Tropical Storm Colin weakened to a tropical depression in the Atlantic Ocean Sunday as it passed west of Bermuda, the National Hurricane Center (NHC) said, adding the system could dissipate later in the day.
Colin became the third named storm of the 2010 Atlantic hurricane season last week, but had already downgraded once before to a tropical depression on its faltering trajectory out in the Atlantic, staying away from the U.S. East Coast.
The Miami-based NHC said the depression now had maximum sustained winds near 35 miles per hour as it passed about 45 miles west of the Atlantic island of Bermuda, a British overseas territory that is a center for the global insurance industry.
Bermuda residents reported some rain, but no really severe weather.
“Colin could dissipate as a tropical cyclone later today,” the NHC said on Sunday, adding the system would move away from Bermuda later Sunday.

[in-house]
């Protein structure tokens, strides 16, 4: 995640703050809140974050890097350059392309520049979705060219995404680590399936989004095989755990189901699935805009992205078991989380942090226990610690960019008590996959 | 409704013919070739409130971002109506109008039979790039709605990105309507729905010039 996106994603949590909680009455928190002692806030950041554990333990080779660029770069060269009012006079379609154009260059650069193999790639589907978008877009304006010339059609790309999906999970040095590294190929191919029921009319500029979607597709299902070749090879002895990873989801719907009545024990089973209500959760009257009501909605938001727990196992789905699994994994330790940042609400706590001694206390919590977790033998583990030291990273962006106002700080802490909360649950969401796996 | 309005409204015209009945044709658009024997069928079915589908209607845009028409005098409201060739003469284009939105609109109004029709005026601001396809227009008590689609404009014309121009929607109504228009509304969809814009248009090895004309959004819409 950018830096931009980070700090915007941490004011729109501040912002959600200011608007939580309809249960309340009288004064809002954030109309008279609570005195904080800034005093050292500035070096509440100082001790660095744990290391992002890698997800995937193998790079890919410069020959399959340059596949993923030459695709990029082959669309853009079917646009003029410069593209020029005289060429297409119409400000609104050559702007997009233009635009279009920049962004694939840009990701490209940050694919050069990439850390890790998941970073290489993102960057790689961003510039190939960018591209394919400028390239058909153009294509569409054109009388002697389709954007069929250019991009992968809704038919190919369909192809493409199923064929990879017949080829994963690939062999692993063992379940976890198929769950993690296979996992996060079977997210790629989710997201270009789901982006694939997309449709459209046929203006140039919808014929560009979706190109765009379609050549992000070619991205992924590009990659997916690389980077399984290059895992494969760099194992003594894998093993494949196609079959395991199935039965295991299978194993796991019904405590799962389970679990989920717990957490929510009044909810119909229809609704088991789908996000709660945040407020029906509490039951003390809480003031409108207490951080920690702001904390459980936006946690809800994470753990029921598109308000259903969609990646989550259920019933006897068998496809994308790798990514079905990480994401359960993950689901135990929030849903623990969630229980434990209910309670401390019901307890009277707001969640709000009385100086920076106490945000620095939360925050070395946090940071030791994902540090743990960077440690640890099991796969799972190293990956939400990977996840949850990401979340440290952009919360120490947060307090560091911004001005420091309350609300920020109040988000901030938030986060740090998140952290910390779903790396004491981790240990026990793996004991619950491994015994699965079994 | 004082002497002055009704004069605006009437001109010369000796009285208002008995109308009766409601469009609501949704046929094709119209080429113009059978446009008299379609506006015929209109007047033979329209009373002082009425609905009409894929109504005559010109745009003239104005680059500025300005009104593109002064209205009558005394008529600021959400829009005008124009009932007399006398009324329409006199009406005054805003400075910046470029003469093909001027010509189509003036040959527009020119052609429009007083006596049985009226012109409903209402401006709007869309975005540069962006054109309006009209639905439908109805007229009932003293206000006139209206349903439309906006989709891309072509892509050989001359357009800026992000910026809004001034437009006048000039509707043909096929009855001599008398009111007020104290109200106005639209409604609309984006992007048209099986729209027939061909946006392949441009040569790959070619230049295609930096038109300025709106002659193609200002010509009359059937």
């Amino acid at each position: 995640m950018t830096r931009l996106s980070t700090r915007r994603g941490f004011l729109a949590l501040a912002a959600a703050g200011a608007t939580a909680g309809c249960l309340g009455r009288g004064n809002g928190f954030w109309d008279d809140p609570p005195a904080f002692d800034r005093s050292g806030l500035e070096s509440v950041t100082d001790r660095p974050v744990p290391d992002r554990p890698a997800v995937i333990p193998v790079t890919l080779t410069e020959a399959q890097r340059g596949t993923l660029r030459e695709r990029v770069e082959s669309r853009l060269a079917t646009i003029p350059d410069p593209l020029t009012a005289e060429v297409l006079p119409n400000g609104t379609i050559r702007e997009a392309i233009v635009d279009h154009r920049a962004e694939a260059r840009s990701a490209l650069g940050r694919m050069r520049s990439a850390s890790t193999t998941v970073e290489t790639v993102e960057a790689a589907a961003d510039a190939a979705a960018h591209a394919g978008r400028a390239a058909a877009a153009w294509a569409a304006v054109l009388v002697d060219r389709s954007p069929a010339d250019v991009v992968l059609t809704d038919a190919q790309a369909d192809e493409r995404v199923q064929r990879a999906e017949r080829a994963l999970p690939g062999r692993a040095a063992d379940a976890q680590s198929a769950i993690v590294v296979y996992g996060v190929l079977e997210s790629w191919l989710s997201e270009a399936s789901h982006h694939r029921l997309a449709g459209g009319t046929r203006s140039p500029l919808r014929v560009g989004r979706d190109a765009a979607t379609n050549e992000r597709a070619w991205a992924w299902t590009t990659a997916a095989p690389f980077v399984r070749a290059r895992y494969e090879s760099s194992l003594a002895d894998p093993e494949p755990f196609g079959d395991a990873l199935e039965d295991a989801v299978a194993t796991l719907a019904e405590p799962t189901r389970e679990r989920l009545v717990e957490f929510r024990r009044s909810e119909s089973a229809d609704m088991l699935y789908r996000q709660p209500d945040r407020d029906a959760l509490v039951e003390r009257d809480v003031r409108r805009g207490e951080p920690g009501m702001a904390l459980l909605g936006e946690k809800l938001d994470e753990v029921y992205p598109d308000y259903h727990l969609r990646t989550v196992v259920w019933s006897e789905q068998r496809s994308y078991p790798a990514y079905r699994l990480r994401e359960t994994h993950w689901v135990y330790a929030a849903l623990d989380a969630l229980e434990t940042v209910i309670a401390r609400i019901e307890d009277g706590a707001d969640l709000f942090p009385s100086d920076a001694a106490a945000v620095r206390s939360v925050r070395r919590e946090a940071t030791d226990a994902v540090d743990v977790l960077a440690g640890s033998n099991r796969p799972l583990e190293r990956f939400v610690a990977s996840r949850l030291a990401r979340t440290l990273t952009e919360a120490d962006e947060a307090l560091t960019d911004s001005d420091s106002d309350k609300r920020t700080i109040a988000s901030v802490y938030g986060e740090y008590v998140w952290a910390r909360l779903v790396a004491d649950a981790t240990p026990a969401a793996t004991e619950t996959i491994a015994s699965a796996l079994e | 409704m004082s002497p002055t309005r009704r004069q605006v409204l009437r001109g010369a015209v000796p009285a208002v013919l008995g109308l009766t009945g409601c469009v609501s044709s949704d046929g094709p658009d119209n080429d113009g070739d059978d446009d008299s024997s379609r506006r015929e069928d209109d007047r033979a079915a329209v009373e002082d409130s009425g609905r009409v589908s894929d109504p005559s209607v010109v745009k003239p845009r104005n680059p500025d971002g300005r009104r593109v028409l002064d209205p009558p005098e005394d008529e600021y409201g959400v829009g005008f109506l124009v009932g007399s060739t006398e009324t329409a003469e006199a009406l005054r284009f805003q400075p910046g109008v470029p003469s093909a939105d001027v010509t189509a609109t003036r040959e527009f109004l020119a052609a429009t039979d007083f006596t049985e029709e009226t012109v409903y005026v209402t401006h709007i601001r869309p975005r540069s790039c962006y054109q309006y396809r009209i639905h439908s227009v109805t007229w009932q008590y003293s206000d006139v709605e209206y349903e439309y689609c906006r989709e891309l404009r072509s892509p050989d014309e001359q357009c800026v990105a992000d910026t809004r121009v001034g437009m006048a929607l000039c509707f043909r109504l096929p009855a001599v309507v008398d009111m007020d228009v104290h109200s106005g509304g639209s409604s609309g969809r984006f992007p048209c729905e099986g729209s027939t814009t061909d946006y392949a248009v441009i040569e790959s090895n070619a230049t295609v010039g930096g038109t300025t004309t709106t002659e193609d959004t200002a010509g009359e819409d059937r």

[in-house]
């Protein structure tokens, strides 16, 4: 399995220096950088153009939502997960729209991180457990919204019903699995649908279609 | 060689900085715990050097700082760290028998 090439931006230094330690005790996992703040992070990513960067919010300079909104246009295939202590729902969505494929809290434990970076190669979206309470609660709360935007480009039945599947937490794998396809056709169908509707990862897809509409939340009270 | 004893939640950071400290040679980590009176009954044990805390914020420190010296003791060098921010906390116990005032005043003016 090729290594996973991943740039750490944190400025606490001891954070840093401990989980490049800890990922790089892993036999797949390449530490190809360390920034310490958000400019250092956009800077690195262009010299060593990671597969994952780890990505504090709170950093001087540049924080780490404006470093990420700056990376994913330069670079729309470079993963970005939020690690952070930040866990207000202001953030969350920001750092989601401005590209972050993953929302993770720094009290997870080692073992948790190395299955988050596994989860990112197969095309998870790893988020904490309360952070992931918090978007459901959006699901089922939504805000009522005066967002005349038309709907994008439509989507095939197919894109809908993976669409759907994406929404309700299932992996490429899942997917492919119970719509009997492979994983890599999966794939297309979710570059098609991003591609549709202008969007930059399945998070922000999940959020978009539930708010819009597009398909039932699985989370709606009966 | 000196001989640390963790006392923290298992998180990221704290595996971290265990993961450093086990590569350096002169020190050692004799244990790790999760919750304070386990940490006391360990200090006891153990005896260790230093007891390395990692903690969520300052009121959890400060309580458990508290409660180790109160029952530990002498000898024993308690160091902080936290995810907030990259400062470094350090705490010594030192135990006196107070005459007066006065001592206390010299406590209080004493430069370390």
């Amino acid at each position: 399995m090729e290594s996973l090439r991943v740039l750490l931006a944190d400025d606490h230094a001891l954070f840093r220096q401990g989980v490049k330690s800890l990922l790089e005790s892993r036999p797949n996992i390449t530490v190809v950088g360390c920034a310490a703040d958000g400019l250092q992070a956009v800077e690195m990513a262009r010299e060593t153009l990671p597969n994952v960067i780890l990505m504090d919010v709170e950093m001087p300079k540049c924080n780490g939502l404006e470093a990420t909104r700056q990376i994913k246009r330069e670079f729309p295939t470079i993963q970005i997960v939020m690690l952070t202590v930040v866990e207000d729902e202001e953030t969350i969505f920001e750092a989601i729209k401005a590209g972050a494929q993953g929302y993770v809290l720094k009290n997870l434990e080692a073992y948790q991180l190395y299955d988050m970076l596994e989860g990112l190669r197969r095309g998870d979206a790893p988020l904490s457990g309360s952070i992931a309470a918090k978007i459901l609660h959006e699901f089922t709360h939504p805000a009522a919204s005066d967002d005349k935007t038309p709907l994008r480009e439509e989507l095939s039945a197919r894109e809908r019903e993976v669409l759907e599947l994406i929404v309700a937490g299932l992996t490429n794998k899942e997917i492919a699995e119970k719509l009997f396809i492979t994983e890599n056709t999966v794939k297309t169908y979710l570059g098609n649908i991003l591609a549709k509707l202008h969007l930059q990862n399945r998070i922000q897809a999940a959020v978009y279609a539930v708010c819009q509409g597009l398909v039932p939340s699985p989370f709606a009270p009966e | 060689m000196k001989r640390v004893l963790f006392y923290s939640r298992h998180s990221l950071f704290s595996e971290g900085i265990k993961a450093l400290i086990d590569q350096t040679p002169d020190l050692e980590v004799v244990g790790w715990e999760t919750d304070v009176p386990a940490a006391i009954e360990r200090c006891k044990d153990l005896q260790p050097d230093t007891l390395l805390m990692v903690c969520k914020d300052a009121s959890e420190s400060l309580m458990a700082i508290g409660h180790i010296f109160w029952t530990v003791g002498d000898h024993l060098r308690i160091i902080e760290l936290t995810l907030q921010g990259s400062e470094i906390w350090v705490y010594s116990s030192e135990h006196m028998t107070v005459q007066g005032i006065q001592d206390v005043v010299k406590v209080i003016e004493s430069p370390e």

Colin had posed no threat to the the Gulf of Mexico, where U.S. oil and natural gas operations are concentrated and where BP is working to permanently seal a ruptured oil well that caused the world’s worst offshore spill.
Separately, the NHC reported that another low pressure area, located out in the Atlantic about 1,150 miles east-northeast of the Leeward Islands, had a 70 percent chance of becoming a tropical depression in the next few days.
(Reporting by Samantha Strangeways, Editing by Pascal Fletcher and Sandra Maler)
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